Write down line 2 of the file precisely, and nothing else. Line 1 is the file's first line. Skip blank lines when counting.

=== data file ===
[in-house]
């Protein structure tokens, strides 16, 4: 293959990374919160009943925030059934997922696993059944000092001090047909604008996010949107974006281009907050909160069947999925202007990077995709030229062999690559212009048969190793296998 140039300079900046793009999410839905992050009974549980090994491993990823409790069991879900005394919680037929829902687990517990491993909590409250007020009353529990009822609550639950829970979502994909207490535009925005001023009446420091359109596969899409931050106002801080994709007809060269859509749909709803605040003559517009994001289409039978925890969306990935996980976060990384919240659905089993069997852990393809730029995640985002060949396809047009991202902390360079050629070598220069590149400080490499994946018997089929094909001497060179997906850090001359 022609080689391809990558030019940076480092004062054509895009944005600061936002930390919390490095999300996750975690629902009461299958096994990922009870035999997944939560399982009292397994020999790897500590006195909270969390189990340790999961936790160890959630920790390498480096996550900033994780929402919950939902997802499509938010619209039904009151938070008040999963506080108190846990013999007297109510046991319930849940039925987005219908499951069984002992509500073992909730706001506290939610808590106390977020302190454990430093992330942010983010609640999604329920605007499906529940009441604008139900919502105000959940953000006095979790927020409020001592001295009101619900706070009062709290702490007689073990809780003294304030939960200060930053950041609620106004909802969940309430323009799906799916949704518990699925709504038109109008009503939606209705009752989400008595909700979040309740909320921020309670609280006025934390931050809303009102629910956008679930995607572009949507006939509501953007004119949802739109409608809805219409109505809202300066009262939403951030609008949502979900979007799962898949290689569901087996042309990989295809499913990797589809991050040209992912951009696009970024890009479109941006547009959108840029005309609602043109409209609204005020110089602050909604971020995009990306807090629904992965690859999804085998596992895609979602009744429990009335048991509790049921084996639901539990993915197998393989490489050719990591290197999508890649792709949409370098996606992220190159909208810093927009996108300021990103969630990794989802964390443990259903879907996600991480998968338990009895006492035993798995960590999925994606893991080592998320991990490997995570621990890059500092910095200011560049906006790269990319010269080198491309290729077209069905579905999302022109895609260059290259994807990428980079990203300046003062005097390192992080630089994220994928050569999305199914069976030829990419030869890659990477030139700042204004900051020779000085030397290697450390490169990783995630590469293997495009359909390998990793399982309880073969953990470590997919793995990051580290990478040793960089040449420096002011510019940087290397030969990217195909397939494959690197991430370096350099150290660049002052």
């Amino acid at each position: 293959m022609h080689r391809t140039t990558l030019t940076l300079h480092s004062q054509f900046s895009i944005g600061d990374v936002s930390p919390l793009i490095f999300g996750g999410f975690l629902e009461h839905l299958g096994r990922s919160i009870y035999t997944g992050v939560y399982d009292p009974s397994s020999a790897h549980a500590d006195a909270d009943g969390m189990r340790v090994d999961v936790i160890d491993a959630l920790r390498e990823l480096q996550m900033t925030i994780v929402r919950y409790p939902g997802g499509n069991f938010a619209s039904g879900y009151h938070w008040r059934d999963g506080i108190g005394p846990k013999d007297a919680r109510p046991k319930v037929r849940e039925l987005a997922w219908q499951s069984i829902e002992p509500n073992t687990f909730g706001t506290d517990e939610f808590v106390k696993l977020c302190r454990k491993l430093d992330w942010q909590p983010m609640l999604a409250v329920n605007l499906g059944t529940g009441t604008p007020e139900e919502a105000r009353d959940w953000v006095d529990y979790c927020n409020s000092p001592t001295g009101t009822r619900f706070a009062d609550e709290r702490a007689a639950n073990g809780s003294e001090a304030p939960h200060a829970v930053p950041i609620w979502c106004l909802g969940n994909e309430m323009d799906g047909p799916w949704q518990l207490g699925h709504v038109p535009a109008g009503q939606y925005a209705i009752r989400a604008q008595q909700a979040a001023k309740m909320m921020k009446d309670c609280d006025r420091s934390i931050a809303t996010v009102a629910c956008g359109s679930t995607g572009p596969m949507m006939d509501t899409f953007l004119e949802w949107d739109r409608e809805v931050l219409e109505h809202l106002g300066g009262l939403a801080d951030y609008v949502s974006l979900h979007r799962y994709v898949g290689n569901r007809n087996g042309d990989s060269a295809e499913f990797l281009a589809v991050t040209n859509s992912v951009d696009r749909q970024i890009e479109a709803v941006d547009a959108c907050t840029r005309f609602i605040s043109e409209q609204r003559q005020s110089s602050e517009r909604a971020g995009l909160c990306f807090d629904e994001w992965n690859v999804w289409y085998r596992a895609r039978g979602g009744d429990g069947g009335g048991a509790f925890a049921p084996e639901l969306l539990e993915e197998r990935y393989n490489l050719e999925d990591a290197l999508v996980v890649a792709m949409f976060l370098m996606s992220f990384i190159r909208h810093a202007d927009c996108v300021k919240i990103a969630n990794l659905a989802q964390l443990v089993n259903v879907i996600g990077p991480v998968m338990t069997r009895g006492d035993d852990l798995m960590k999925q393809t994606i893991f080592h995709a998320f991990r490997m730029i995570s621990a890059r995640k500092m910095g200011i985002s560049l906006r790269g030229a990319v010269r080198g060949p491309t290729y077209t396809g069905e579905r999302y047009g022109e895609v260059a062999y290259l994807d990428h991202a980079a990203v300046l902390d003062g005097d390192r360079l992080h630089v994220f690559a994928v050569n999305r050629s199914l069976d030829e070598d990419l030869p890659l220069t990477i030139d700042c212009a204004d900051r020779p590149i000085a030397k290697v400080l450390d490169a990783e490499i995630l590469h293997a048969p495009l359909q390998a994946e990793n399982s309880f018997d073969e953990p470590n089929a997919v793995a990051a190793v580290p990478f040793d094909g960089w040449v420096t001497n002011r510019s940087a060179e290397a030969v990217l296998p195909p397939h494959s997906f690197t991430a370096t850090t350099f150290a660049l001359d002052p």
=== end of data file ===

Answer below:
């Protein structure tokens, strides 16, 4: 293959990374919160009943925030059934997922696993059944000092001090047909604008996010949107974006281009907050909160069947999925202007990077995709030229062999690559212009048969190793296998 140039300079900046793009999410839905992050009974549980090994491993990823409790069991879900005394919680037929829902687990517990491993909590409250007020009353529990009822609550639950829970979502994909207490535009925005001023009446420091359109596969899409931050106002801080994709007809060269859509749909709803605040003559517009994001289409039978925890969306990935996980976060990384919240659905089993069997852990393809730029995640985002060949396809047009991202902390360079050629070598220069590149400080490499994946018997089929094909001497060179997906850090001359 022609080689391809990558030019940076480092004062054509895009944005600061936002930390919390490095999300996750975690629902009461299958096994990922009870035999997944939560399982009292397994020999790897500590006195909270969390189990340790999961936790160890959630920790390498480096996550900033994780929402919950939902997802499509938010619209039904009151938070008040999963506080108190846990013999007297109510046991319930849940039925987005219908499951069984002992509500073992909730706001506290939610808590106390977020302190454990430093992330942010983010609640999604329920605007499906529940009441604008139900919502105000959940953000006095979790927020409020001592001295009101619900706070009062709290702490007689073990809780003294304030939960200060930053950041609620106004909802969940309430323009799906799916949704518990699925709504038109109008009503939606209705009752989400008595909700979040309740909320921020309670609280006025934390931050809303009102629910956008679930995607572009949507006939509501953007004119949802739109409608809805219409109505809202300066009262939403951030609008949502979900979007799962898949290689569901087996042309990989295809499913990797589809991050040209992912951009696009970024890009479109941006547009959108840029005309609602043109409209609204005020110089602050909604971020995009990306807090629904992965690859999804085998596992895609979602009744429990009335048991509790049921084996639901539990993915197998393989490489050719990591290197999508890649792709949409370098996606992220190159909208810093927009996108300021990103969630990794989802964390443990259903879907996600991480998968338990009895006492035993798995960590999925994606893991080592998320991990490997995570621990890059500092910095200011560049906006790269990319010269080198491309290729077209069905579905999302022109895609260059290259994807990428980079990203300046003062005097390192992080630089994220994928050569999305199914069976030829990419030869890659990477030139700042204004900051020779000085030397290697450390490169990783995630590469293997495009359909390998990793399982309880073969953990470590997919793995990051580290990478040793960089040449420096002011510019940087290397030969990217195909397939494959690197991430370096350099150290660049002052």